About 10,000 workers at farm equipment manufacturer Deere & Company approved a contract Wednesday, ending a five-week strike that hit 14 plants, mostly in Iowa and Illinois.
The six-year contract was ratified, 61 percent to 39 percent, after workers voted down two previous agreements between the union and the company known for its signature green-and-yellow John Deere products. The new contract includes language that makes the company’s performance more generous.
Under the agreement, workers can earn 20 percent more than their base wage if they meet productivity targets, rather than 15 percent, a union spokesman said.
The other provisions of the contract are the same as those in a proposal those workers turned down in early November, including pay increases of 10 percent this year and 5 percent each in 2023 and 2025, along with lump sum payments equal to 3 percent of wages in the remaining years of the contract.
That proposal also gave prospective employees a traditional pension — something current employees have, but which the union’s original agreement with the company didn’t include for new hires — and a post-retirement health care fund was established.
About 55 percent of workers voted against the second deal between Deere and the UAW, with some complaining that the pay increases were too small at a company that expected to make nearly $6 billion this fiscal year. Others cited the company’s incentive pay, whose goals they felt were too difficult for many employees.
Matt Pickrell, a longtime employee at a John Deere plant in Ottumwa, Iowa, said some workers languished in jobs where it was virtually impossible to earn performance-related benefits, such as workers on an assembly line slowed by supply chain disruptions.
Mr Pickrell said he had the seniority to get another job when it became clear there was no way to meet a new performance target but more junior employees didn’t have that option.
“It creates another level,” said Mr Pickrell, referring to a compensation system in which employees with less seniority receive lower wages or benefits.
Mr Pickrell said members of the union negotiating team told workers in Ottumwa on Wednesday morning that the company had promised to adjust its performance plan to better reflect circumstances beyond an employee’s control.
After workers turned down the second deal, Deere said the offer had been as generous as it could afford and had no intention of returning to the negotiating table. But the two sides continued discussions and reached a third agreement on Friday, proposing changes to the stimulus plan.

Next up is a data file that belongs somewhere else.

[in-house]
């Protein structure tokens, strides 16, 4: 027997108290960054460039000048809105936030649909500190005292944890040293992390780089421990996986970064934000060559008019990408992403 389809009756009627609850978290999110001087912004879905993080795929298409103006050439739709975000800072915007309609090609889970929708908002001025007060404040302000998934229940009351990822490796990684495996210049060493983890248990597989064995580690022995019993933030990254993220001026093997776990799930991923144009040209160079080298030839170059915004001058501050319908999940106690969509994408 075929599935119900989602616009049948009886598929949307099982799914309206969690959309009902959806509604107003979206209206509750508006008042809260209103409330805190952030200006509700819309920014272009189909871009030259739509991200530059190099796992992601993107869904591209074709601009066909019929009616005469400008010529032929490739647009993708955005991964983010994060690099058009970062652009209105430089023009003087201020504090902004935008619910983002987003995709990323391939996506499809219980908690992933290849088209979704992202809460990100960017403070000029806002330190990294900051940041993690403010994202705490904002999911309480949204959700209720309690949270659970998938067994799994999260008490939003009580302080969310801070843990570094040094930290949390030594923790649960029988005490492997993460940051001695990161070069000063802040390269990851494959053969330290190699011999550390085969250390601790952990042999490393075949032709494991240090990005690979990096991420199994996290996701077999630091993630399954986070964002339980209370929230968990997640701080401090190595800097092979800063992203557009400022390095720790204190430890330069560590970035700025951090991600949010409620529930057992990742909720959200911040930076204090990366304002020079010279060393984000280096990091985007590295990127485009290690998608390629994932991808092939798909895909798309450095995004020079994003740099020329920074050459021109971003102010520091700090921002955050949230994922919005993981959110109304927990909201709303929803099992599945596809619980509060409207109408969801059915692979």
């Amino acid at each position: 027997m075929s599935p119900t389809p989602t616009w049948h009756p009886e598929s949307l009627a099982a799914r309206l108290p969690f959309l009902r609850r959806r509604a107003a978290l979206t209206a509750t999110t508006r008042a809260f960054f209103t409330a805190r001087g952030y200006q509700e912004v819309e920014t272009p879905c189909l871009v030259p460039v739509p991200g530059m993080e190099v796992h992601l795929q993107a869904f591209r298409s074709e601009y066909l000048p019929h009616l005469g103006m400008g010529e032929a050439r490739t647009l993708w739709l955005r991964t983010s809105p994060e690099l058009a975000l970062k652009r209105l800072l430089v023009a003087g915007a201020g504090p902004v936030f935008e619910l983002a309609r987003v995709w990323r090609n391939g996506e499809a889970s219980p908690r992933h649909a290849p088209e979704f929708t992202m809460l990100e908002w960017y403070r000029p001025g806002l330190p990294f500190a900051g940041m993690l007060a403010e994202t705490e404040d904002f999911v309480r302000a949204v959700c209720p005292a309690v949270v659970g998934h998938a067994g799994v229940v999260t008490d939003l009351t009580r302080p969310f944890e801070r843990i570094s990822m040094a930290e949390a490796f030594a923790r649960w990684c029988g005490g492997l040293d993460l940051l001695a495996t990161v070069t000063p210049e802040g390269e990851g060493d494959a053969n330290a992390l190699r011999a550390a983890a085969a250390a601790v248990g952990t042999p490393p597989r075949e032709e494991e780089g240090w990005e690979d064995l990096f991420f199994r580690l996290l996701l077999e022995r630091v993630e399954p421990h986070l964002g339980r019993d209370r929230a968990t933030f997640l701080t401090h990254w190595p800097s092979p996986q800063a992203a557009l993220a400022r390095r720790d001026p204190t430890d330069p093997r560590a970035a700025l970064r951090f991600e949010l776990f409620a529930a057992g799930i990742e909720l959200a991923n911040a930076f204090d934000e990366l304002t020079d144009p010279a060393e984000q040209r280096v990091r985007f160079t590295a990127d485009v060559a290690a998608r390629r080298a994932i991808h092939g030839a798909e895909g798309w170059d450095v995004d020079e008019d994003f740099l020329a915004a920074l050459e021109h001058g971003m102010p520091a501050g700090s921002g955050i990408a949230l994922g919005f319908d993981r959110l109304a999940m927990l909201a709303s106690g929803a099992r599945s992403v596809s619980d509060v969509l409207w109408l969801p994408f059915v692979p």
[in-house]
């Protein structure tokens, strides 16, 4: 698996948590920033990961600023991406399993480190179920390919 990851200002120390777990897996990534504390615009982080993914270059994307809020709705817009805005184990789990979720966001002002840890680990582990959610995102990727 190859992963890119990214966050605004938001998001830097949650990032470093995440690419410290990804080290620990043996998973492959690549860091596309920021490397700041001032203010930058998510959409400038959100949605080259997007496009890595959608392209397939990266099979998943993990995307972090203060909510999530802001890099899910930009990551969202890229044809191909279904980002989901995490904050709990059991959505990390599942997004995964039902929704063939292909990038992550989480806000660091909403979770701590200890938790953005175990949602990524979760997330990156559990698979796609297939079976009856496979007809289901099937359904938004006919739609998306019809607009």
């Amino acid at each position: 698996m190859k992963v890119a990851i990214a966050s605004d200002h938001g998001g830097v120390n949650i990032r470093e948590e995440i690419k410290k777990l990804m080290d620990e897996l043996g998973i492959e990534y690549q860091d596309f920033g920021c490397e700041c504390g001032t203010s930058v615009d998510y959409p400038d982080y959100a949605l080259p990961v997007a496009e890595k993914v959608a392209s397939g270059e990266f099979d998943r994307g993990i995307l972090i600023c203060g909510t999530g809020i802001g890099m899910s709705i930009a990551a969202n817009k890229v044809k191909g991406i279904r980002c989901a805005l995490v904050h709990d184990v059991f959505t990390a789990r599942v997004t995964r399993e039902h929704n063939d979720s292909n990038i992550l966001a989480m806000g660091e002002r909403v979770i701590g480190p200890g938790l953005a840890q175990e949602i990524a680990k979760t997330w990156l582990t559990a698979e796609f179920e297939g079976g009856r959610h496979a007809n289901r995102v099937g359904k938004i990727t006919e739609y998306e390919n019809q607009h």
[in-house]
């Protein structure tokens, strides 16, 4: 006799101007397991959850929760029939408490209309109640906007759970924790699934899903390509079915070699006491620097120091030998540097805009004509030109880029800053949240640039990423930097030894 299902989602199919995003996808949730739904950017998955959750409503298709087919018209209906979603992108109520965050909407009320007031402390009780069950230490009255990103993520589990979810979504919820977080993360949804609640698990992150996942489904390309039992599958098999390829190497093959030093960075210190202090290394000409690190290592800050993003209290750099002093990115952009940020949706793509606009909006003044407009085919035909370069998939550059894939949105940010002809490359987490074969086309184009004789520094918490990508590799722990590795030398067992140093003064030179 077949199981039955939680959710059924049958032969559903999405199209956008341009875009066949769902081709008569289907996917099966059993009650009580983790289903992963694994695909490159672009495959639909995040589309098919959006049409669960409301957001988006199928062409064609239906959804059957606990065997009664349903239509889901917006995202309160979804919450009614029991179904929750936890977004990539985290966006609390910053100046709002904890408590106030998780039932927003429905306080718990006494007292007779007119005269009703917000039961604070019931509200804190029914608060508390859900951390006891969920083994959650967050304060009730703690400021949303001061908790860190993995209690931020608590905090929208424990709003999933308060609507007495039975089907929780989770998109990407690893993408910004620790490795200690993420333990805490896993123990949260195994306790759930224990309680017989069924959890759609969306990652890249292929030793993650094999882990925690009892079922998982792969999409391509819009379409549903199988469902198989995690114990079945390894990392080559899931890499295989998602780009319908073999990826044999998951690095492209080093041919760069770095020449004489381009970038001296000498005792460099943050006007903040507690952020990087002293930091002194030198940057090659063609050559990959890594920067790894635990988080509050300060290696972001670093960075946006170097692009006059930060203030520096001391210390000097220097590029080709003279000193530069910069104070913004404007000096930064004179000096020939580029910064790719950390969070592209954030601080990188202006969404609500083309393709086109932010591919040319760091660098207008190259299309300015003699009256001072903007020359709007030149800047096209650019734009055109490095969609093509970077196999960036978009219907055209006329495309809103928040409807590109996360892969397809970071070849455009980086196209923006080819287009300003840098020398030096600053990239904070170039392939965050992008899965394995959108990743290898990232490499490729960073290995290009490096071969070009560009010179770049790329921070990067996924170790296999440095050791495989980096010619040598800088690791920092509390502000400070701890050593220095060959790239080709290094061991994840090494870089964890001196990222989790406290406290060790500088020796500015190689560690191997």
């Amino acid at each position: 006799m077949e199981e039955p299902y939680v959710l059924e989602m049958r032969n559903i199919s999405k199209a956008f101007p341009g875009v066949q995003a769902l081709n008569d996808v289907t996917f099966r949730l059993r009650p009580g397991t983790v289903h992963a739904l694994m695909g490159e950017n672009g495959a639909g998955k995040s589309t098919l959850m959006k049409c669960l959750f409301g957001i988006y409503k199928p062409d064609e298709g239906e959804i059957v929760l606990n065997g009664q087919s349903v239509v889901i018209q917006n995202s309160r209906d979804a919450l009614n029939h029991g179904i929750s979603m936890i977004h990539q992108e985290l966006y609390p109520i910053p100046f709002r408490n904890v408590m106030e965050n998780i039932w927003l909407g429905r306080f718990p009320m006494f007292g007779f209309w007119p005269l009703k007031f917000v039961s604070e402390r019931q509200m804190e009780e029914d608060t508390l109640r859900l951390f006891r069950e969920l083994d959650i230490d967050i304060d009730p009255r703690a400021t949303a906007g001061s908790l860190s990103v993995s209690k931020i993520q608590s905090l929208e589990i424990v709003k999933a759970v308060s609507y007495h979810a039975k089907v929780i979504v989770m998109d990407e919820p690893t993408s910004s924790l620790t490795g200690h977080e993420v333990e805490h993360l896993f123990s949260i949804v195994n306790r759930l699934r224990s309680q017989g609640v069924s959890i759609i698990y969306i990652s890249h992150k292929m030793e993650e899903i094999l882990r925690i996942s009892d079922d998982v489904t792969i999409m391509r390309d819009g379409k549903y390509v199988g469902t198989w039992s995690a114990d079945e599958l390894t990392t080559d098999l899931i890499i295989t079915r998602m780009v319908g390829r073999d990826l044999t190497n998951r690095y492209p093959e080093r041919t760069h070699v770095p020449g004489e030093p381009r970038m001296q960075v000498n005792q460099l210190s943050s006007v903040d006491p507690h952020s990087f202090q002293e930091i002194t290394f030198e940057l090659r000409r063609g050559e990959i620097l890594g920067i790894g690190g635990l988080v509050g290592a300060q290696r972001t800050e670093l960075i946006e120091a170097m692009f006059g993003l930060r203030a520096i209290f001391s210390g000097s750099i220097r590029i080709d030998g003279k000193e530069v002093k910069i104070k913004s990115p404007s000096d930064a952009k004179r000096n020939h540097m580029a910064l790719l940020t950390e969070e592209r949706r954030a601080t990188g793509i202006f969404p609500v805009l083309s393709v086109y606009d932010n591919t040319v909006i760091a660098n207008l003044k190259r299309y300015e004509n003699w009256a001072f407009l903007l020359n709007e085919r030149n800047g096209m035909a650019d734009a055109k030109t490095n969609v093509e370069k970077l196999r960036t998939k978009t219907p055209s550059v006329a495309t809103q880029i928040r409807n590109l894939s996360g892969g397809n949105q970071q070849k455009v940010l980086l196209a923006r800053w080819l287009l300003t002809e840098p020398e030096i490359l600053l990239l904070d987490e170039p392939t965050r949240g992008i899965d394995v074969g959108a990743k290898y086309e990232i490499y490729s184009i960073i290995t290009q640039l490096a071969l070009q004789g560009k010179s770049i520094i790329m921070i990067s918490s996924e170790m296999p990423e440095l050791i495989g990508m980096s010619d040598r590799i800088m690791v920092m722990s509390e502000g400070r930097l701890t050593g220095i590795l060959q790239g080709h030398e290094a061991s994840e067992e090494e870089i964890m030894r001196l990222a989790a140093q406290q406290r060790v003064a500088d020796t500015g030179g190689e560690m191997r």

The strike was part of an increase in work stoppages in October, but since then some employers have avoided potentially major strikes by making last-minute deals with unions, including health care provider Kaiser Permanente and a group of Hollywood studios.
The workers’ willingness to vote down two proposals with significant wage increases reflected the strength of their bargaining power as the country faces labor shortages, as well as their specific impact on Deere.
While Deere had maintained during the strike that it was continuing its factory operations with the help of salaried workers, Larry Cohen, a former president of the Communications Workers of America, said in an interview this month that he was highly skeptical that the company could was to avoid a major impact on production.
He said this reflected the advantage employees enjoy who negotiate on a company-wide basis, which appears to be an approach common in Europe and South America, but relatively rare in the United States.
“There was an opportunity – we can push this as far as we can because the risks are low, they’re not producing anything,” said Mr. Cohen, who channels the mindset of the workers.
But some workers said they feared public opinion would turn against them if they walked away from a contract that contained substantial improvements.
“If we refused this, what would it look like to the public?” said Chris Laursen, another Deere employee in Ottumwa who opposed the original agreement, just before the second vote.
“If we take what we have now, it’s quite a victory for the American labor movement,” added Mr. Lawrence to it. “Hopefully it will help empower employees.”